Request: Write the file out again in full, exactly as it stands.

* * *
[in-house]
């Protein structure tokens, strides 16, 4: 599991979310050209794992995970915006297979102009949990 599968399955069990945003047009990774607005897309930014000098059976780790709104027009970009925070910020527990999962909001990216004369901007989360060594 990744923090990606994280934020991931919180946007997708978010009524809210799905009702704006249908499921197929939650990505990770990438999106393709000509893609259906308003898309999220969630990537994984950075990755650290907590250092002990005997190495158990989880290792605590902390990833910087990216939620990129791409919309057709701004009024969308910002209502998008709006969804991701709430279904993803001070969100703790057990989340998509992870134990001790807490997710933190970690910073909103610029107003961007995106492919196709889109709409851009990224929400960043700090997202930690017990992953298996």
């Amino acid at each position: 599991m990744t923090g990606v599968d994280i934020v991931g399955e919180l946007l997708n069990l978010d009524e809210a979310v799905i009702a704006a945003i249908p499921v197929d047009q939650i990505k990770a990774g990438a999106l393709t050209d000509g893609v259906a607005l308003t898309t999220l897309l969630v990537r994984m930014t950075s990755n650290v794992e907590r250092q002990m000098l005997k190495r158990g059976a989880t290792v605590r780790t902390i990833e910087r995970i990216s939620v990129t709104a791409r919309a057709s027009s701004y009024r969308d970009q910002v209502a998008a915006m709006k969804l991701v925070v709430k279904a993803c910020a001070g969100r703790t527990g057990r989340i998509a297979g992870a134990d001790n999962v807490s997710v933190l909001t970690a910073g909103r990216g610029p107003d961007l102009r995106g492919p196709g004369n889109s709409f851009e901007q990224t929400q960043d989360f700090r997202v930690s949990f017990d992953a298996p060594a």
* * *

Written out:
[in-house]
């Protein structure tokens, strides 16, 4: 599991979310050209794992995970915006297979102009949990 599968399955069990945003047009990774607005897309930014000098059976780790709104027009970009925070910020527990999962909001990216004369901007989360060594 990744923090990606994280934020991931919180946007997708978010009524809210799905009702704006249908499921197929939650990505990770990438999106393709000509893609259906308003898309999220969630990537994984950075990755650290907590250092002990005997190495158990989880290792605590902390990833910087990216939620990129791409919309057709701004009024969308910002209502998008709006969804991701709430279904993803001070969100703790057990989340998509992870134990001790807490997710933190970690910073909103610029107003961007995106492919196709889109709409851009990224929400960043700090997202930690017990992953298996």
């Amino acid at each position: 599991m990744t923090g990606v599968d994280i934020v991931g399955e919180l946007l997708n069990l978010d009524e809210a979310v799905i009702a704006a945003i249908p499921v197929d047009q939650i990505k990770a990774g990438a999106l393709t050209d000509g893609v259906a607005l308003t898309t999220l897309l969630v990537r994984m930014t950075s990755n650290v794992e907590r250092q002990m000098l005997k190495r158990g059976a989880t290792v605590r780790t902390i990833e910087r995970i990216s939620v990129t709104a791409r919309a057709s027009s701004y009024r969308d970009q910002v209502a998008a915006m709006k969804l991701v925070v709430k279904a993803c910020a001070g969100r703790t527990g057990r989340i998509a297979g992870a134990d001790n999962v807490s997710v933190l909001t970690a910073g909103r990216g610029p107003d961007l102009r995106g492919p196709g004369n889109s709409f851009e901007q990224t929400q960043d989360f700090r997202v930690s949990f017990d992953a298996p060594a």